The unlikelihood of facing Lamar Jackson this weekend shouldn’t make the Pittsburgh Steelers’ front four too comfortable. Tyler Huntley isn’t Jackson but he does a pretty good impression. We’re talking Bill Hader/Alan Alda levels of good. Robert Spillane knows it and for a variety of reasons, understands the Steelers’ pass rush will have their hands full.
“I think he does a good job with rhythm passing, getting the ball out on time,” Spillane told reporters via The Trib’s Chris Adamski. “Negating the pass rush. Giving his guys chances to make tacklers miss.”
Huntley is expected to replace Jackson as the Ravens’ starter this weekend after Jackson suffered a PCL sprain early in last Sunday’s win over the Denver Broncos. Huntley relieved him and completed 27 of 32 passes but was held under 200 yards and didn’t throw a touchdown. However, he made the only end zone trip of the game, running in from two yards out in the waning seconds to beat the Broncos 10-9.
Cut from a similar cloth, Huntley is big, strong, and mobile but to Spillane’s point, also gets the ball out on time. That’s how he was able to have an extremely high completion percentage in Week 13. In four starts last year, he completed a respectable 65% of his passes, having a 70%+ completion rate in three of his appearances.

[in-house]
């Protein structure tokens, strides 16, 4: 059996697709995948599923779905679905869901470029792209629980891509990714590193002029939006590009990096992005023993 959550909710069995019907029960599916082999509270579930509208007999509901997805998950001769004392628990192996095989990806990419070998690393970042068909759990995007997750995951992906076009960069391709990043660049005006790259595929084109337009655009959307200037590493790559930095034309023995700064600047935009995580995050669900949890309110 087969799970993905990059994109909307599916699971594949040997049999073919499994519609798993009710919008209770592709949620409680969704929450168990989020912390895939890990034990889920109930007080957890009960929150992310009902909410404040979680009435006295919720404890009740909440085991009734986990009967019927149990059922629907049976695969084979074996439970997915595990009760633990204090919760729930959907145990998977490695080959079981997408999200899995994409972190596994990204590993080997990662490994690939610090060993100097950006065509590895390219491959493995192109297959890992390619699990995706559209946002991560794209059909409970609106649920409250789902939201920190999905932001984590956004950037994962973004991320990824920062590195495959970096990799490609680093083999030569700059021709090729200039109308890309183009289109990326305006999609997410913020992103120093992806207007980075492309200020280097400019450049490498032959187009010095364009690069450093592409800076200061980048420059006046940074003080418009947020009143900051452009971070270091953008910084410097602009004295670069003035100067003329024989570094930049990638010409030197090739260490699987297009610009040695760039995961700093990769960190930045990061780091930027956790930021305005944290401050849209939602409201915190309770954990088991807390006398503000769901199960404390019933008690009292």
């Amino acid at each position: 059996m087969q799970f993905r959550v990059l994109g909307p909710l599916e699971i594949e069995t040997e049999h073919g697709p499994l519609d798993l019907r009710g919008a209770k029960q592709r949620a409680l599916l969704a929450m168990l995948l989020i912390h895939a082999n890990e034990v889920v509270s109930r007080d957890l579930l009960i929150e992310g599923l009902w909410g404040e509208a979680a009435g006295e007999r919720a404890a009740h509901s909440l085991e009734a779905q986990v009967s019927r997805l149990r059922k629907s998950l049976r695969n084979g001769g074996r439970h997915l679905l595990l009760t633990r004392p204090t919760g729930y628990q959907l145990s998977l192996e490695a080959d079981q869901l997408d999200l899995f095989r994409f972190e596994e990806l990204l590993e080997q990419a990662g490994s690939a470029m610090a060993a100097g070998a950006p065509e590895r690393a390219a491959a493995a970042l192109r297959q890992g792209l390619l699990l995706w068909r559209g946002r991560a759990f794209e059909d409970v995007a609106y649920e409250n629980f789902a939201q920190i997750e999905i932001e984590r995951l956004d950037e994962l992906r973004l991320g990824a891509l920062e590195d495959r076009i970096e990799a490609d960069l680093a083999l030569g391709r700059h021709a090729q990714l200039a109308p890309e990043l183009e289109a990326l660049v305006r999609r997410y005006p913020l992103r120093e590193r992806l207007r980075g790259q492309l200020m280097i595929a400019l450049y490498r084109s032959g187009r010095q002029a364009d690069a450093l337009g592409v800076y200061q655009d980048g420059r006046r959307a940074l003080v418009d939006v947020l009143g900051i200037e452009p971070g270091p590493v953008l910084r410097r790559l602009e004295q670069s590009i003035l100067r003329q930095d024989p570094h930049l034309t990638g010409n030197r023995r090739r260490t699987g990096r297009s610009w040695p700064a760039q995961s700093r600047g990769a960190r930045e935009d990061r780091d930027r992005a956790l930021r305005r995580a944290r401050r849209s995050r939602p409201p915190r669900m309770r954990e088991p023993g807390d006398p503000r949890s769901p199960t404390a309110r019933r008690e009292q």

His mobility also makes rushing the passer tough. The fine line between looking to pressure the quarterback versus maintaining your lane and keeping him confined to the pocket. In 2021, he averaged well over six yards per rush. The Ravens have a clearly defined system and mobile quarterbacks in the hopper, everyone from Robert Griffin III to Trace McSorley to Huntley, all ready to go if (and more recently, when) Jackson gets hurt. Their production takes a hit but their style and scheme remains unchanged.
“He has the ability to run that sort of offense,” Spillane said.
Pittsburgh’s pass rush has struggled all year with just 23 sacks. T.J. Watt’s return has helped but even with him, the Steelers haven’t gotten after the quarterback in bunches. They’ll have to find more ways to make splash plays this weekend. That doesn’t always mean getting to the quarterback. It can mean getting hands up in throwing lanes and batting and tipping passes, something Watt excels at while Cameron Heyward is as aware as any defensive lineman in football at getting his hands up. He’s due for a deflection or two.